Patagonia CEO Michael Crooke admitted Wednesday that “dirtbags” are his favorite people. Speaking in Funger Hall to about 80 people, mostly MBA students from the School of Business and Public Management, he explained that they are the consumers who truly appreciate Patagonia’s products and company mission.
Crooke said Patagonia is not a typical outdoor clothing company because it claims its roots in “dirtbag” culture, that of gritty outdoorsmen.
It has also become infamous for its radical approach to clothing production, striving to “make the best quality stuff with the least amount of harm (to the environment),” according to founder Yvon Chouinard.
The lecture, titled “ReEvolution of Business: Strategies for the 21st century,” was directed towards MBA students to encourage them to perpetuate the company’s commitment to balance in both large and small corporations.
Crooke credits the success of Patagonia to that commitment.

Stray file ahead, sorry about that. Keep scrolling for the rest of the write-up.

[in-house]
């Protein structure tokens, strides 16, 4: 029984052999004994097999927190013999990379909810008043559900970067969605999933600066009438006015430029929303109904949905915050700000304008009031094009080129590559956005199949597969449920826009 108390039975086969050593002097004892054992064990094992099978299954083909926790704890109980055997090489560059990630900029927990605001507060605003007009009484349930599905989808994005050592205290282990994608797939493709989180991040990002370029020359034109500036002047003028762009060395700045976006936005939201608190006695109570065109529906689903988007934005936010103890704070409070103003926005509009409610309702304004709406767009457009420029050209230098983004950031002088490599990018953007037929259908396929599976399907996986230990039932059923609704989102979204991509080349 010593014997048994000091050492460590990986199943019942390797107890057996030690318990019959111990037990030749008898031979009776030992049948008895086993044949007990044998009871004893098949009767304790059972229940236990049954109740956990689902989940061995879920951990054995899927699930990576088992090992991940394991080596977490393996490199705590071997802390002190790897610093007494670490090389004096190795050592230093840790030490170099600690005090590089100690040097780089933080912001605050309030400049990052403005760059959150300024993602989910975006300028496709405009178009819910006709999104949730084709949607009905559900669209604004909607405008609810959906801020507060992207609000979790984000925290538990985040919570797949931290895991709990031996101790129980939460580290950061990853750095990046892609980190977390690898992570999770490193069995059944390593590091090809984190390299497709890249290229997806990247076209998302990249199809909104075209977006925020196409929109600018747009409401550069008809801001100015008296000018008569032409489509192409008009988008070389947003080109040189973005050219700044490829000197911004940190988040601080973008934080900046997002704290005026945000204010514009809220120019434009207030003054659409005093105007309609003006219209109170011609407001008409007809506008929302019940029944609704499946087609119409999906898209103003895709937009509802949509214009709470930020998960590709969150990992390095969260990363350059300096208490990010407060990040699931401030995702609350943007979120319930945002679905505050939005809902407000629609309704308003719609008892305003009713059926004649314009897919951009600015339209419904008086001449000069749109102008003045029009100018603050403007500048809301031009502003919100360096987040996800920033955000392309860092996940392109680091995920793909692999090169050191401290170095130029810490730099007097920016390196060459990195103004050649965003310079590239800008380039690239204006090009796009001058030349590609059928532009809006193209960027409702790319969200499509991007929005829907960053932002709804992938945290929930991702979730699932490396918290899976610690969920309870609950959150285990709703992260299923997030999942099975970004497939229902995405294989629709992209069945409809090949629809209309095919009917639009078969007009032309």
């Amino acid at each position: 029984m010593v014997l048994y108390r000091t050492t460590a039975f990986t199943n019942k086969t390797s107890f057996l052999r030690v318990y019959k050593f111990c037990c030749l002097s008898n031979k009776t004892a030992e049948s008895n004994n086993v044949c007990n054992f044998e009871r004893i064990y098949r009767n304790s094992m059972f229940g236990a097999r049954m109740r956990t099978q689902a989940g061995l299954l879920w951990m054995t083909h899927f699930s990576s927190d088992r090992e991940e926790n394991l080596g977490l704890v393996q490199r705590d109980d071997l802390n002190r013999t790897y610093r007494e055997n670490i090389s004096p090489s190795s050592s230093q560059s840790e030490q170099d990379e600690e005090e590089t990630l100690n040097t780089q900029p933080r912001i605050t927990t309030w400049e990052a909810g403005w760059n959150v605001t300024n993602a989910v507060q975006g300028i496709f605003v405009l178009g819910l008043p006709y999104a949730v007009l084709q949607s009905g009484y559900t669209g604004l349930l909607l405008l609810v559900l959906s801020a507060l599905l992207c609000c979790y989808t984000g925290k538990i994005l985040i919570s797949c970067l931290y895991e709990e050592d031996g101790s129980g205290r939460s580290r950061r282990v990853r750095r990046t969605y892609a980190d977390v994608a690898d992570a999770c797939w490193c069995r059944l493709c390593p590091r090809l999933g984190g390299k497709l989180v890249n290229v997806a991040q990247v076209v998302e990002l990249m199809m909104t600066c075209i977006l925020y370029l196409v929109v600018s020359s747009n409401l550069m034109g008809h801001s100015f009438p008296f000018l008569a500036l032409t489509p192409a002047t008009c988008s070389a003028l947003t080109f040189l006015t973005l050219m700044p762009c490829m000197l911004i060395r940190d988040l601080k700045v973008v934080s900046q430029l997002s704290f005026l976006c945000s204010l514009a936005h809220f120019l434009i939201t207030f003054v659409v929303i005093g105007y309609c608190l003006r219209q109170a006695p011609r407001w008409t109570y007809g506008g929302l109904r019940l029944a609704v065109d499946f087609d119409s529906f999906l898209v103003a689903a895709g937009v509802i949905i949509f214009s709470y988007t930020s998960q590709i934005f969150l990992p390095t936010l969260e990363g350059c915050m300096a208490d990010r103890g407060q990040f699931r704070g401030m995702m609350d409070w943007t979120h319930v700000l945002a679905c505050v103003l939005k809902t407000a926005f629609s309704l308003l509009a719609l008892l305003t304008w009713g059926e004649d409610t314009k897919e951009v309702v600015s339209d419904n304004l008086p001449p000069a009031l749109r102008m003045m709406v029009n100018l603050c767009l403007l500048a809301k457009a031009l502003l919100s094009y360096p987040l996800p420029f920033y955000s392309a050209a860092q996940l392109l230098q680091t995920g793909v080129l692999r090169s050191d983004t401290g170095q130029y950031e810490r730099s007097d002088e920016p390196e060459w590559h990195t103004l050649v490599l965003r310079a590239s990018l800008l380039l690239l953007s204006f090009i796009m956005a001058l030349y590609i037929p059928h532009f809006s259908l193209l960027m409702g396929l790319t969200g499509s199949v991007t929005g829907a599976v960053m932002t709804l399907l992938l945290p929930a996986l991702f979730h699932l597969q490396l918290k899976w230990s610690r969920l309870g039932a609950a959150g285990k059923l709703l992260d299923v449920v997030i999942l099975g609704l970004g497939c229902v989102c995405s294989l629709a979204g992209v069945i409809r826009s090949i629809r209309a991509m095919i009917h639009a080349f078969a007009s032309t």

“A successful ecosystem is one that works together,” he said. “That’s the way a successful company works too.”
He elaborated by recounting the near-failures of several other outdoor clothing companies he has worked for, explaining that each one was too directed towards either the business aspect or the production aspect of the company. Patagonia, however, keeps itself in check by dedicating
equal time to both.
“I thought it would be interesting to hear a CEO speak . especially one from Patagonia because they’re so environmentally conscious,” first-year MBA student Bridged Leddy said.
Mr. Crooke’s lecture was sponsored by the University’s Graduate Environmental Professional Association, SBPM, GW Dining Services and the Student Association.